An Unmarried Woman (1978) tells the story of Erica, woman living in New York who has to deal with an unexpected divorce.
This film, along with Jill Clayburgh’s performance, has a reputation for being the first of its kind, paving the way for future films and TV series of a similar genre such as Sex And The City. The idea of an independent, sexually liberated woman was probably a bit sensitive with Academy voters back then, and I guess this could have cost Claybourgh the best actress Oscar as well as the film’s best picture award.
That being said, I can safely declare that I respect the film more than I really loved it. I’m obviously not a Sex And The City fan (I don’t even watch it) so I can’t really relate to the film and its story. To start with the positive, the film is a very well-written one about the love lives and divorces of these New York women, and none of the dialogue ever comes off as plastic or fake. I mean, I couldn’t care less about the 4 women gathering together to complain about their love lives, but it at least comes off as…authentic, rather than blatantly trying to make a statement. Their problems might seem trivial, since these women are fairly well-to-do and healthy, and yet it’s not entirely unrealistic or fake because you can understand where they are coming from. Their problems pretty much highlight the superficiality of their lives and how they can’t find meaning in it, especially with their love lives. And this is all seen through Erica, a woman who was content (but not happy) over her marriage until it fell apart.
At the end of the day, I can say that the most impressive aspect of the film is Jill Clayburgh’s terrific performance, a strong addition to an already great Best Actress lineup. The movie actually deals with the aftermath of divorce very well, and I feel that it is largely because of Clayburgh’s subtle but powerful acting that delivers its impact. Right from the start, Clayburgh shows how content and satisfied she is with her life, but also hints that there is more she desires out of it (that imaginary ballet dancing scene spoke volumes about the character to me). However, this illusion crumbles when her husband wants a divorce. It never feels overly dramatic or tragic, and yet you can always sense the confusion, the hurt, the anger and sadness of the character. In fact, she only has one crying scene (well, crying scenes aren’t something that I care as excessively as some people do) and yet you can sense all these emotions burning out of her. The highlight of her performance would really be the famous scene where loser her husband confesses his affair to her. That scene would have been the perfect “Oscar Scene” for Clayburgh to show off her acting skills, to turn on the waterworks and act all hysterical. Instead, she internalizes everything and yet you can see it so clearly in her eyes; the initial shock, the disgust, the anger, the confusion and how it all culminated to, well, a vomiting scene. Clayburgh’s acting is so free of clichés, and somehow that makes it even more powerful. Her nervous, “on-the-edge” mannerisms, as well as when she starts to learn how to love again are all done extremely naturally. Most movies would have unrealistically depicted the way the divorced wife quickly loves her new partner, but this script and Clayburh showed that doing so is a lot harder than it seems because of the guilt, emotional baggage and the fear of loving and trusting another man. It’s a terrific, realistic performance that pretty much made the movie for me (she’s supposedly in every scene of the film).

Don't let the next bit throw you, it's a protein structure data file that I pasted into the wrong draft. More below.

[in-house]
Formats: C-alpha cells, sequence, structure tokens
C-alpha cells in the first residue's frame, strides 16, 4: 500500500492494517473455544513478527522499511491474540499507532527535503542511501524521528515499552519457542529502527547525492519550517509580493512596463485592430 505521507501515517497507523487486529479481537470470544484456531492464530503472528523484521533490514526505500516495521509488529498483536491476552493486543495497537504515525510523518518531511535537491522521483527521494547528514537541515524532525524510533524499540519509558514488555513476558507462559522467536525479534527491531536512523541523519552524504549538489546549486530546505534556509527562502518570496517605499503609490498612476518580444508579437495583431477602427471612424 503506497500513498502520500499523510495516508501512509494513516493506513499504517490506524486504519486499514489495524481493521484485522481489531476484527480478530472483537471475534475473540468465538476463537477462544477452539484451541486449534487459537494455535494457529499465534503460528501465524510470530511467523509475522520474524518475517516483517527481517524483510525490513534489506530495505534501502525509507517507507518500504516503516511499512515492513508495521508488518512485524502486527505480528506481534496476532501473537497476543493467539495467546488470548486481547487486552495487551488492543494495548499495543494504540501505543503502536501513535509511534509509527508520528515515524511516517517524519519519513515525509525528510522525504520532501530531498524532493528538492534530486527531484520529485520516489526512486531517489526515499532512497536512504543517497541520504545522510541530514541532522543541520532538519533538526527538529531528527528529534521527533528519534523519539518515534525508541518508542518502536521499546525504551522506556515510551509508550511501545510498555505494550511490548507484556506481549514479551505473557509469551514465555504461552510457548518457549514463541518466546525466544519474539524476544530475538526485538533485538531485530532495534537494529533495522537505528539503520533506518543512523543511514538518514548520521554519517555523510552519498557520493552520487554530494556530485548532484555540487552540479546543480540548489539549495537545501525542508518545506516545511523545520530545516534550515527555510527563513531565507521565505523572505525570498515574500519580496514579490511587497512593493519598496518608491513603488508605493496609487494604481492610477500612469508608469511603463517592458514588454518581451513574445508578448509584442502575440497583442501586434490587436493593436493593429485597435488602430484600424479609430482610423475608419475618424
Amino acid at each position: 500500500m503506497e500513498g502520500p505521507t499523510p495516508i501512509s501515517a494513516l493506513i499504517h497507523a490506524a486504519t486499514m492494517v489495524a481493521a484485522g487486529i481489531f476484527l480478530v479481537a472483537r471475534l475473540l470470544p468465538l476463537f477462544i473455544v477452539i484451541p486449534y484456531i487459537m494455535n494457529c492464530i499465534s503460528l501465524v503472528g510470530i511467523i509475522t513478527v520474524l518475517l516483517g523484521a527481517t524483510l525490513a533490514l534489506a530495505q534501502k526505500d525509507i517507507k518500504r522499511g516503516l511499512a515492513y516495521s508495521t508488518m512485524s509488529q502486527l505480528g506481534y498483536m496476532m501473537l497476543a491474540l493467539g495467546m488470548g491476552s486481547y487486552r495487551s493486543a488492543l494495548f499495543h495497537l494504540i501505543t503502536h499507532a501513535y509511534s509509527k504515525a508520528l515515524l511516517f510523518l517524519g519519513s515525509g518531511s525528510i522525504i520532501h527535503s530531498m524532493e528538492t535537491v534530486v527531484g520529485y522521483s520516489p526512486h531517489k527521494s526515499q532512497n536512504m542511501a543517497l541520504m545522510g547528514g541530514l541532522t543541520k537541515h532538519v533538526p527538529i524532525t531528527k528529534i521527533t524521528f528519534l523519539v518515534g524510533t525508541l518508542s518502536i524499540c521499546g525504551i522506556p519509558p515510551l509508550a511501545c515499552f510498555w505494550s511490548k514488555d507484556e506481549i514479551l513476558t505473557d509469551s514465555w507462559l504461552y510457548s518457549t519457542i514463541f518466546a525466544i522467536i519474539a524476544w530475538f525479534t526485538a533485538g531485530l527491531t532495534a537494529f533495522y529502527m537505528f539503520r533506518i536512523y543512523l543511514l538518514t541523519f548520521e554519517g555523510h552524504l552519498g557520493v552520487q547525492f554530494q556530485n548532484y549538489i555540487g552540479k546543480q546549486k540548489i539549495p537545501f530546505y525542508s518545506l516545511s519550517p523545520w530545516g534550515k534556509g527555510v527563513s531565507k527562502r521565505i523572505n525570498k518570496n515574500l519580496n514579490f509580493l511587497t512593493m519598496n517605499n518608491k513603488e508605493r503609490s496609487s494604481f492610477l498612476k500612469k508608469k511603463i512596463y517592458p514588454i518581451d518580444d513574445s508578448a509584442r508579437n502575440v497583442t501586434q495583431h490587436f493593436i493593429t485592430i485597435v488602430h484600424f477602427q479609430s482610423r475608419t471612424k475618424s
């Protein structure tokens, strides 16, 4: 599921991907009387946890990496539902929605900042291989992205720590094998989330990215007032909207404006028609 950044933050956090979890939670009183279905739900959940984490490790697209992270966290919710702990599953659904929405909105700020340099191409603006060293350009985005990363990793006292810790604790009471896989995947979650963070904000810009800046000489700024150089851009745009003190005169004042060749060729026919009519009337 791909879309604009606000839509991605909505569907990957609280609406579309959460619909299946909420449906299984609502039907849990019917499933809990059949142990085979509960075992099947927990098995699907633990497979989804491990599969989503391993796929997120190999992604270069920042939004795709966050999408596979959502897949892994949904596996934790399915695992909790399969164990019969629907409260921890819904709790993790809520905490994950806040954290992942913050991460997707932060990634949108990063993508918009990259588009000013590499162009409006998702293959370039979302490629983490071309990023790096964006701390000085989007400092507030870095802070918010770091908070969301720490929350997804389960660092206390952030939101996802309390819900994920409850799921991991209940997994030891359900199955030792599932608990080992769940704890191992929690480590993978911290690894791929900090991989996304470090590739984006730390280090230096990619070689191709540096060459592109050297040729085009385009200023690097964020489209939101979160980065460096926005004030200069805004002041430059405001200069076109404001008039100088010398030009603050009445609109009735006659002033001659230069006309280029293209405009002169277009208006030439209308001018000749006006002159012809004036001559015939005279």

At the end of the day, I’m a bit indifferent towards An Unmarried Woman as a whole (not to mention some scenes were a bit boring), but I can respect it and see why some go crazy over it. I know it’s a bit silly to judge a film just because the topic is simply not of any interest to me, but it really stood in the way of letting me fully embrace it. 3.5/5. Clayburgh’s performance is a 5/5 though.
p.s. Since, I’m discussing her performance too – Ranking of the best actress nominees (haven’t seen Burstyn)
1) Ingrid Bergman in Autumn Sonata – 5/5 (enough said)
2) Jane Fonda in Coming Home – 5/5 (It’s a “hated” win, but I thought she was utterly terrific. Will discuss it more when I look at Coming Home)
3) Jill Clayburgh in An Unmarried Woman – 5/5
4) Geraldine Page in Interiors – 4.5/5 (More supporting, but great and haunting nonetheless)